TOKYO — Japan on Tuesday urged Iran to observe its obligations under a landmark 2015 nuclear agreement amid the prospect of Tehran exceeding the uranium stockpile limit set in the deal.
“We’d like to strongly encourage Iran to abide by the nuclear agreement,” Deputy Chief Cabinet Secretary Yasutoshi Nishimura said at a press conference, adding that Tokyo has been communicating with Tehran at various levels.
The remarks by the government spokesman came a day after Iran said it will exceed its low-enriched uranium stockpile limit on June 27.
A spokesman for the Iran Atomic Energy Organization said that Iran may boost uranium enrichment to up to a concentration of 20 percent, higher than the 3.67 percent allowed under the accord.
Iran had said it would suspend some of its commitments under the nuclear deal and set an early July deadline to negotiate new terms with other signatories of the accord, from which the United States withdrew last year.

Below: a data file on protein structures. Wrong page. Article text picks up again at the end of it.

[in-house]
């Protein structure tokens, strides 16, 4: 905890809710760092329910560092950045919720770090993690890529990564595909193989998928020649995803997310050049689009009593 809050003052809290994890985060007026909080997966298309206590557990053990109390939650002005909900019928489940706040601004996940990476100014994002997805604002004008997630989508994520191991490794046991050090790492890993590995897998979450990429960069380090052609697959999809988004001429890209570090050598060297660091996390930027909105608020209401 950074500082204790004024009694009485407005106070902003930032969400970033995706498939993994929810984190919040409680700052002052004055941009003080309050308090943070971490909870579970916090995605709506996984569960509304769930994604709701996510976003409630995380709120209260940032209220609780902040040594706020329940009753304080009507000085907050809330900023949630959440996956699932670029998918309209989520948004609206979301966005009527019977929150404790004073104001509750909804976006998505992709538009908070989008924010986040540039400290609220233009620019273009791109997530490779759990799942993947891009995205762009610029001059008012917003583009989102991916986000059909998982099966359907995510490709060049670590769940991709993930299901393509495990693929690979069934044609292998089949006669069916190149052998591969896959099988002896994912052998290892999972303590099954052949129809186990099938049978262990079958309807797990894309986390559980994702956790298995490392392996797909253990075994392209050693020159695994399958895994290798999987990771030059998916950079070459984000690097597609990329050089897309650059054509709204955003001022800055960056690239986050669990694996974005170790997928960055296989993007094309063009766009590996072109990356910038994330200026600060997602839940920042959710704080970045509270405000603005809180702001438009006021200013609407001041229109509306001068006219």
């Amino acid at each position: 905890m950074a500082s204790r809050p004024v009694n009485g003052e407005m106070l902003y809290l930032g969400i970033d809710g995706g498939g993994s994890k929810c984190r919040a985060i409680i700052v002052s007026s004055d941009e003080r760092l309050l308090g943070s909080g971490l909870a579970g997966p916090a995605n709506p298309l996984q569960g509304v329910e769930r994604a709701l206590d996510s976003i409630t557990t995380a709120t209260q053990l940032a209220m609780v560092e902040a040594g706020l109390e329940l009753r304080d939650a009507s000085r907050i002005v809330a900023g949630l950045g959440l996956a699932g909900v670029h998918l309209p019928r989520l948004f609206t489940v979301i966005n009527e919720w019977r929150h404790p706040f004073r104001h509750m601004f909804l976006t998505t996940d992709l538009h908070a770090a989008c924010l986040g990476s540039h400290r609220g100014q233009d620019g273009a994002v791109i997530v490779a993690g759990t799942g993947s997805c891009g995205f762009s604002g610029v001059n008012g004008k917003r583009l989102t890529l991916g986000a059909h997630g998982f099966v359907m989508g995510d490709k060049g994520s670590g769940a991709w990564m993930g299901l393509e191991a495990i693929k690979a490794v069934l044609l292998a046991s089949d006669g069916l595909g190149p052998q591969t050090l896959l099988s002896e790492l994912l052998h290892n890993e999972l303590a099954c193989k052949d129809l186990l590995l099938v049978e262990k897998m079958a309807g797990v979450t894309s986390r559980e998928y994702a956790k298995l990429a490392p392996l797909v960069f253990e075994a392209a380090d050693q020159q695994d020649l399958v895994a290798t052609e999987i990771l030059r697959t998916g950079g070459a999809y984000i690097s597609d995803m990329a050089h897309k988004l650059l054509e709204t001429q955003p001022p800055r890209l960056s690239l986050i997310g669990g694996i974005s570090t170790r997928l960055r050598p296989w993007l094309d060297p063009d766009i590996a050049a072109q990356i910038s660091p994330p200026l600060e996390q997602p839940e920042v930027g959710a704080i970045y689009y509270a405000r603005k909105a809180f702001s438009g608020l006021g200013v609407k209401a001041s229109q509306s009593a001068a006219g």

Prime Minister Shinzo Abe visited Tehran last week and reiterated Japan’s support for the nuclear deal. He also stressed the need to avoid unintended military conflicts amid a recent U.S.-Iran standoff.
While Abe was in Iran, tensions in the Middle East spiked as two oil tankers were attacked near the Strait of Hormuz, a critical route for oil shipments from the region. The United States blamed Iran for the attacks.
The U.S. government said Monday it will send an additional 1,000 troops to the Middle East.
“We are seriously concerned about the escalating tensions in the Middle East,” Nishimura said. “We will keep contact with the United States and Iran and play our role in reducing the tensions and stabilizing the situation.”